At the Market Street Chinatown in San Jose, California, residential arrangements were profoundly shaped by institutionalized racism, anti-Chinese violence, labor practices, and immigration policies. These, in turn, shaped the form and content of the archaeological record. As is typical of many Overseas Chinese sites, archaeological features cannot be associated with specific households—in fact, the “household” concept is not always pertinent. A contextual, multiscalar approach to research on this residential community highlights other forms of social collectivity, such as district associations and business consortiums, that were able to act meaningfully to promote community survival and well-being. The archaeology of Overseas Chinese communities has a significant contribution to make to archaeological method and theory by opening new pathways of inquiry into the “middle scale” between the individual or household and the world system.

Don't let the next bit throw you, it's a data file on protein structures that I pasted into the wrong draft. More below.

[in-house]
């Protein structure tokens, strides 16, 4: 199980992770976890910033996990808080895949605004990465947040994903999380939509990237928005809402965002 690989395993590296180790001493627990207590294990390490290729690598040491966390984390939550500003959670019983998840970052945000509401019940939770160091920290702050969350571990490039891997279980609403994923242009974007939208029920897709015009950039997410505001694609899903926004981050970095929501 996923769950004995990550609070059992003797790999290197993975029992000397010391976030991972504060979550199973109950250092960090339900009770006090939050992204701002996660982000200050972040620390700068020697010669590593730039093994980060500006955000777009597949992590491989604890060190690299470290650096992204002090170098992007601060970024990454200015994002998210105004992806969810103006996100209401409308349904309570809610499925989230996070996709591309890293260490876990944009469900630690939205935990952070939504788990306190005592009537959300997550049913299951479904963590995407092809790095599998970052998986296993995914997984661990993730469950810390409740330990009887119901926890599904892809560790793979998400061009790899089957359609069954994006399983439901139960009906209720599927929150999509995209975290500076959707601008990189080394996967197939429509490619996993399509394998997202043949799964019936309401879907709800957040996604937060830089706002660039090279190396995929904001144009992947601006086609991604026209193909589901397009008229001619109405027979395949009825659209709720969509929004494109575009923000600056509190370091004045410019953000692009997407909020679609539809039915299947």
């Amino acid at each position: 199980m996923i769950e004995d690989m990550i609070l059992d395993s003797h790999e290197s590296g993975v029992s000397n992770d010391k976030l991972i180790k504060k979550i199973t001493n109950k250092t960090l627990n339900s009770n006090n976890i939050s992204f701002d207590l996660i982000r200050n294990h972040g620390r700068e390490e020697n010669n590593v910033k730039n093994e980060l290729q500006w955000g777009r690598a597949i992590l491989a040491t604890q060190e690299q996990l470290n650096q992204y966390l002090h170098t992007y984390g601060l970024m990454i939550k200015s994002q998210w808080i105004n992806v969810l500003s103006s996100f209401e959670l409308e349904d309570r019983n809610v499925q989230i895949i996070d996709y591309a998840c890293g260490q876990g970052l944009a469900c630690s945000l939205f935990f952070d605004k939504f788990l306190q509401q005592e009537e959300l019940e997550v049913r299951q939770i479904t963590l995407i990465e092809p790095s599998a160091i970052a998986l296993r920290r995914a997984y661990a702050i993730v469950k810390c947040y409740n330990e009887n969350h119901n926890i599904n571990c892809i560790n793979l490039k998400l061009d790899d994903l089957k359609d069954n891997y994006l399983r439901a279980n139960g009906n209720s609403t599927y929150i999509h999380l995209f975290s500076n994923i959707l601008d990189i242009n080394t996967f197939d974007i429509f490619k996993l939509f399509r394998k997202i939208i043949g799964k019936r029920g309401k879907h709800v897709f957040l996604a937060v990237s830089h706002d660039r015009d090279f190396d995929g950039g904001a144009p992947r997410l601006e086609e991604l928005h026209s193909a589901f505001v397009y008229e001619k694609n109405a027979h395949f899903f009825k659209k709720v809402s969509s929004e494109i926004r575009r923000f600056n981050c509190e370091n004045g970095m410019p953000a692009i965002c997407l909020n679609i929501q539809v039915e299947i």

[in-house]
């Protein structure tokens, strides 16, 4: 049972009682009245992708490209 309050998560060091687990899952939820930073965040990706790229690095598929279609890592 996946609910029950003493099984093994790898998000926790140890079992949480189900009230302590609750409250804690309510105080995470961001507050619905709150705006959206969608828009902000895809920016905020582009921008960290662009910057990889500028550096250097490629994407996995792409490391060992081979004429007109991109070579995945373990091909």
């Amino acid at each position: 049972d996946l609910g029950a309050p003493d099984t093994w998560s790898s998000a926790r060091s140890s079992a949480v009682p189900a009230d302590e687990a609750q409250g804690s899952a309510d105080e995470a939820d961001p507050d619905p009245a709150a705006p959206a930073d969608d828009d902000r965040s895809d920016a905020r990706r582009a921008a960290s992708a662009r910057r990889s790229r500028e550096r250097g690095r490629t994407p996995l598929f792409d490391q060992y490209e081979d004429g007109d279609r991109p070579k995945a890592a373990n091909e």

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Voss, B.L. Between the Household and the World System: Social Collectivity and Community Agency in Overseas Chinese Archaeology. Hist Arch 42, 37–52 (2008). https://doi.org/10.1007/BF03377098